This week I was honored and humbled to be chosen by HeARTs Speak as one of two members honored for our contributions to animal rescue photography. This is long, bear with me…!
Right now, as many around me know, the rescue I do volunteer photography for, Animal Talk has lost its lease – basically had the rug pulled out from under us – and all of our animals had to be quickly found adopters or placed in foster homes. Within a couple of weeks, we went from having one obvious physical (though bursting at the seams) location, to having animals spread out over countless homes. I don’t even know how all the brilliant people at ATR managed it. As a no-kill rescue, there’s only one answer for all those cats, and it’s that for every single one, the right home is out there somewhere and we don’t give up on them. I even have taken in a foster cat called Oreo for a while myself (much to my female cat’s chagrin!).
Thankfully, we had just had our annual benefit, and the night brought in some $30,000. Announcing that we were suddenly to be without a physical address, undoubtedly initiated an absolute outpouring of support in many ways. But nonetheless, lots of crazy changes and events are afoot.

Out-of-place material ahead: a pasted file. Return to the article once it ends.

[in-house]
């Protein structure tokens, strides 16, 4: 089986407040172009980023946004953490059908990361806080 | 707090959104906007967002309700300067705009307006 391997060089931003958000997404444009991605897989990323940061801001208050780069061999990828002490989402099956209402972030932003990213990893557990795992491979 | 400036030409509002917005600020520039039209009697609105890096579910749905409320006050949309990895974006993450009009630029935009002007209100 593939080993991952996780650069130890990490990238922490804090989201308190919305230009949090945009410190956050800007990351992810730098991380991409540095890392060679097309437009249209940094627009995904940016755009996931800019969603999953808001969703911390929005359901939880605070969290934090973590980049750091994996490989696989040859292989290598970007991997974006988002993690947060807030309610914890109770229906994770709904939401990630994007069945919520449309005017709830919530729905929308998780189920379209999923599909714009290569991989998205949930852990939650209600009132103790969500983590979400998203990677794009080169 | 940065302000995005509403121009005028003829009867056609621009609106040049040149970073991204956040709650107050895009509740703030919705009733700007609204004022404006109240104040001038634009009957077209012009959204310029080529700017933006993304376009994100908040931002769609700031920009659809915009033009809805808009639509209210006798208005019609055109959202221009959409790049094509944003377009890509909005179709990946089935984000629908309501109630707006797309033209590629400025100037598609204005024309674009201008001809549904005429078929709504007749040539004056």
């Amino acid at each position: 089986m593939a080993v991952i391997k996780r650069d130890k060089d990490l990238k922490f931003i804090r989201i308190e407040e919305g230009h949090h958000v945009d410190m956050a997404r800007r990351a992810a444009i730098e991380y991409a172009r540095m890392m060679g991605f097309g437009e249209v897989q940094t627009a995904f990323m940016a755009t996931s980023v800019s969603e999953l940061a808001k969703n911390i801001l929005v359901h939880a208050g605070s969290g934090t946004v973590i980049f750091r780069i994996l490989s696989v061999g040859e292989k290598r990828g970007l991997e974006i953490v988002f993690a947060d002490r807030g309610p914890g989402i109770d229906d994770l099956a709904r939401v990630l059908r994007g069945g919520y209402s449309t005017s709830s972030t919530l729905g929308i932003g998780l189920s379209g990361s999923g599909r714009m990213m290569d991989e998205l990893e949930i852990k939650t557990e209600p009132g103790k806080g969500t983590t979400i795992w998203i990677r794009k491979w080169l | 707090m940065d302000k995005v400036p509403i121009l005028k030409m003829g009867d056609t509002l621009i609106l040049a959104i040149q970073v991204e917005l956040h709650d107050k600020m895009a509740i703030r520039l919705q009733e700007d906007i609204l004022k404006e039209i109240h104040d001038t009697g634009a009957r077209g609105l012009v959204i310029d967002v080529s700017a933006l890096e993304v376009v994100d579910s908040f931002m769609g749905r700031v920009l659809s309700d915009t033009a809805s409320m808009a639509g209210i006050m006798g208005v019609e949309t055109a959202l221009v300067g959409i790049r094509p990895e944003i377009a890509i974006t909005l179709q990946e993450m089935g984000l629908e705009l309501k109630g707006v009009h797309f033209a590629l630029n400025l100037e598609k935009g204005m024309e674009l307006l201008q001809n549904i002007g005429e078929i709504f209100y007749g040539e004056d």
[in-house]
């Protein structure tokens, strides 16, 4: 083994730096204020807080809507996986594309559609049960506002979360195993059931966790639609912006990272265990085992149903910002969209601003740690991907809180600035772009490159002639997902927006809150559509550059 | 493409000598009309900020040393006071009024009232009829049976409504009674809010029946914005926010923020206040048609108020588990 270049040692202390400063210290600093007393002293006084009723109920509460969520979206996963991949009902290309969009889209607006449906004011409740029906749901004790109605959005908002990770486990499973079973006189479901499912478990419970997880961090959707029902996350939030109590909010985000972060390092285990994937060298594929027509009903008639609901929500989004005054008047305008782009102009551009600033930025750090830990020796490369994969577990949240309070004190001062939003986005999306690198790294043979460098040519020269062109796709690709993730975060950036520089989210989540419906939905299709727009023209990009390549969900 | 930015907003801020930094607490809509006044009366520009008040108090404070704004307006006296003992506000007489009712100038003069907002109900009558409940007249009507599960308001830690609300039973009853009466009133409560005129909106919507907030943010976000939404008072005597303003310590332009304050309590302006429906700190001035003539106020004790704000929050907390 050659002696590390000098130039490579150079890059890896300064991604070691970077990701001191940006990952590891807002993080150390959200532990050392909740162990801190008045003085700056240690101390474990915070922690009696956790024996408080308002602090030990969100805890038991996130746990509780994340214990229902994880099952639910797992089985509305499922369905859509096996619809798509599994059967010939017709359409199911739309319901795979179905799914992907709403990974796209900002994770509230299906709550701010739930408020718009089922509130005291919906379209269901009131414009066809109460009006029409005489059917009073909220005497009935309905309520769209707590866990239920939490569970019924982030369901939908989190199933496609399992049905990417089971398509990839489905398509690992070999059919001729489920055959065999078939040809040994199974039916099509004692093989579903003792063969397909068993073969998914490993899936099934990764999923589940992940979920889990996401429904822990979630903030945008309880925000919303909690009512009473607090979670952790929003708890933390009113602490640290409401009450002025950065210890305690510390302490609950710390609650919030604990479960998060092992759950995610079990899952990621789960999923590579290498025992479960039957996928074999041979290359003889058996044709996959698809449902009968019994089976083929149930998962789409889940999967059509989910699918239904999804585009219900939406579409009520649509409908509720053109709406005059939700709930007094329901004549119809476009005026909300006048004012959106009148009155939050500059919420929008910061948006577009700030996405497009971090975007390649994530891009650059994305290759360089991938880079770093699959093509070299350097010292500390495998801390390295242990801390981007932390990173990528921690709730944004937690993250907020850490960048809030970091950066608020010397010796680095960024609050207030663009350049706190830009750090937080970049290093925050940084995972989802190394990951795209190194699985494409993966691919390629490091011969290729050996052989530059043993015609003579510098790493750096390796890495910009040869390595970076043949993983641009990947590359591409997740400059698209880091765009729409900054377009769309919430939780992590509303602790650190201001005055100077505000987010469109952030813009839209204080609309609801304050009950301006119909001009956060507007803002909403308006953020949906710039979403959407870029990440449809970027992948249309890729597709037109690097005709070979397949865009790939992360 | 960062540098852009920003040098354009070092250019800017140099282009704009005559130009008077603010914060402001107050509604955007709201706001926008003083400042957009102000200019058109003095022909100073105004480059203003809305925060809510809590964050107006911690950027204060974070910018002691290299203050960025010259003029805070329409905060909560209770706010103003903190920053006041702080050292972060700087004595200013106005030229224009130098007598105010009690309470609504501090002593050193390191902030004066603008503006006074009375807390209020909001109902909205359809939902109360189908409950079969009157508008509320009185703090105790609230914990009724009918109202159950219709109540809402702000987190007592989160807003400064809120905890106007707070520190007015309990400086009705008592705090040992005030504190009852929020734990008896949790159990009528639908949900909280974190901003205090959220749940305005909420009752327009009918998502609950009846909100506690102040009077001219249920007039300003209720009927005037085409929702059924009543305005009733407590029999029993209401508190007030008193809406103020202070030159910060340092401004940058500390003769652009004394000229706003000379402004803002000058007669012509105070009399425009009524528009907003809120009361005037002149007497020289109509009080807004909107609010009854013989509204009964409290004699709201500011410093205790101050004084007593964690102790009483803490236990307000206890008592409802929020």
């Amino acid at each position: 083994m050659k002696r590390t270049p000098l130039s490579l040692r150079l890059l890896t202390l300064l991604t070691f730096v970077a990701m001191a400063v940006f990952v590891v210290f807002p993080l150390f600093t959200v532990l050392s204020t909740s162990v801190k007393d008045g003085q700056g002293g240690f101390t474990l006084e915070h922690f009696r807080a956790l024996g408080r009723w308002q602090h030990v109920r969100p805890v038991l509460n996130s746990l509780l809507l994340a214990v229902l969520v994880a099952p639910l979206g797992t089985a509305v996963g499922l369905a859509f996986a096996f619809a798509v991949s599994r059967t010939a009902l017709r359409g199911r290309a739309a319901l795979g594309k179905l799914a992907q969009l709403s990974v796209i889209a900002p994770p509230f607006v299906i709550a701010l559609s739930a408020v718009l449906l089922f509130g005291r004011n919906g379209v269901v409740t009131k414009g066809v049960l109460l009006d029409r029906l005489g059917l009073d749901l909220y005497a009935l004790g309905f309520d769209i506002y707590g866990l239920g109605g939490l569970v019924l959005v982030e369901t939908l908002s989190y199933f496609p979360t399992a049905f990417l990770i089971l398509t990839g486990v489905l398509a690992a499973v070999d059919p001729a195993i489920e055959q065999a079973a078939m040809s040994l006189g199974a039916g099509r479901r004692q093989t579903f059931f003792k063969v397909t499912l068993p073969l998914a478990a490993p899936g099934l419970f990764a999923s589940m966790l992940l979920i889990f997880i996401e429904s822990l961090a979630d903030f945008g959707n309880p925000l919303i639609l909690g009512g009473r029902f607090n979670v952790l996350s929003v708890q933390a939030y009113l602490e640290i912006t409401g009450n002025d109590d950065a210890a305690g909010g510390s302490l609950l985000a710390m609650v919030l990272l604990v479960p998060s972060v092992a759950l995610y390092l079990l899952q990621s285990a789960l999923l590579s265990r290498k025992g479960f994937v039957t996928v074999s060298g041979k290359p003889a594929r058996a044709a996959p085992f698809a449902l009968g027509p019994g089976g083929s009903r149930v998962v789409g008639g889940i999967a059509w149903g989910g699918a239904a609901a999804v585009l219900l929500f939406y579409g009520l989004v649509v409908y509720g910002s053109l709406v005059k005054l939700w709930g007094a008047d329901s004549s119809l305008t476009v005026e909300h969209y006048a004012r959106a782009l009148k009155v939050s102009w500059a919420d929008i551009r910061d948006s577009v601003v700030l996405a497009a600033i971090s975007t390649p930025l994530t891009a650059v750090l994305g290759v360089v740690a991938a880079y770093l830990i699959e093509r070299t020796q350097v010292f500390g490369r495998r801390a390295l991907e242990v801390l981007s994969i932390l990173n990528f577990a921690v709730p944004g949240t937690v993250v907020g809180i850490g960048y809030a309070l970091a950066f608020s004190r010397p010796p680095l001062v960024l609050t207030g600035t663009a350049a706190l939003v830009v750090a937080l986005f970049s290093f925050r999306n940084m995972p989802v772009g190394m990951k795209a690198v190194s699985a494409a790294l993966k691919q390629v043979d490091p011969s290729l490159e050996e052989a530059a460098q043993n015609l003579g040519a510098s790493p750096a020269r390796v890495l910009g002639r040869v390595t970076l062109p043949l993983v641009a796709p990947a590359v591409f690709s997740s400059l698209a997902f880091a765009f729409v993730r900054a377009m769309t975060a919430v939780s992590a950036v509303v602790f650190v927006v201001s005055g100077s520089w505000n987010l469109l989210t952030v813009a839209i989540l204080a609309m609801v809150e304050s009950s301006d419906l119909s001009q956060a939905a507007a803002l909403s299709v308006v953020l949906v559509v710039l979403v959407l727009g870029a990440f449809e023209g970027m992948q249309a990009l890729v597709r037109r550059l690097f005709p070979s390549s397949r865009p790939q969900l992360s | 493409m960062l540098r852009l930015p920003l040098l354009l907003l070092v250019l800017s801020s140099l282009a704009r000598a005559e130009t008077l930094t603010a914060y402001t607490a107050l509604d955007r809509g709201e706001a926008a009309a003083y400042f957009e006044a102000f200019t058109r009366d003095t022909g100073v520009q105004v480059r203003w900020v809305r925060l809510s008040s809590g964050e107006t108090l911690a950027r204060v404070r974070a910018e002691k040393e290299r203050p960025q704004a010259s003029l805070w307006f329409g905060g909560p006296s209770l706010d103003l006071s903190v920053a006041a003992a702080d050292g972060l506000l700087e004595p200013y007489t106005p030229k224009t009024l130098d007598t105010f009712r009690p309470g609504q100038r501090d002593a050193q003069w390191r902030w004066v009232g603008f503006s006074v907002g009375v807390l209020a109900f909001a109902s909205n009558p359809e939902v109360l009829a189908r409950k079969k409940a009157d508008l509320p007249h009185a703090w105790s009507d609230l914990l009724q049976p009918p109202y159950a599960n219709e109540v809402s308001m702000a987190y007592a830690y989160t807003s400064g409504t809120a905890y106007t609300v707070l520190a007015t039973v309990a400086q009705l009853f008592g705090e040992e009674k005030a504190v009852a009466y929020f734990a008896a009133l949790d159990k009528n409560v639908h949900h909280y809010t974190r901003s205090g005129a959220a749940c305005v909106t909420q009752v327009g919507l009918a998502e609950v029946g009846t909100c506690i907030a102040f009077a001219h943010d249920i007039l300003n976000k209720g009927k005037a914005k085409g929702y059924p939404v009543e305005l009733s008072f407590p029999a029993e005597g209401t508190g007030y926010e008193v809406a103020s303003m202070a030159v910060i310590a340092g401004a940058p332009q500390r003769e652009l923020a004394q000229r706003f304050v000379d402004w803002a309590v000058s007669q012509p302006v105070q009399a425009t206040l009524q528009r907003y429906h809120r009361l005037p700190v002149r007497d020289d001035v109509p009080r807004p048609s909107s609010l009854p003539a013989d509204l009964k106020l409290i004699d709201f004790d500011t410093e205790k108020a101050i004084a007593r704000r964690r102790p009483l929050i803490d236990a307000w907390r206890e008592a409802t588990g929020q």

For two years now, I have been the chief rescue photographer at ATR, photographing what must now be hundreds and hundreds of cats (a few dogs here and there) with the goal of creating eye-catching portraits so that these kitties get noticed more easily. I usually photograph(ed) at the rescue either in one of the three small ‘cat suites’, by sticking my head into cat crates, in my makeshift ‘studio’ there (ie a 2×3 foot space on top of some filing cabinets in the ‘office’), and by going to foster homes. Sometimes it was once a week, but in recent months it was a lot more that I was doing. Before we had to completely vacate the premises, which was actual the back portion of a pet supply store, I did a mad rush to get all adoptable adult cats photographed so their images could be put online. I regularly post these images to our shelter system (which updates Petfinder), as well as to my Facebook page, and create updates for our ‘Adopt Less-Adoptable Cats’ campaign page. I also not only took event photos at the rescue benefit, but I also worked hard on putting together a video that was shown; since my background is in film/video production, I enlisted some friends to help me flex my producing muscle and we created a video that I’m very proud of. I also recently worked with the peeps at the Lil Bub Show (you have to know who Lil Bub is!) to get photos together for a spot in their YouTube episode that featured our rescue. Phew!!
Come see the Lil Bub episode here: http://kamoorephotography.zenfolio.com/blog/2013/11/lil-bubs-big-show-features-animal-talk-rescue
And the video I produced for the benefit is here: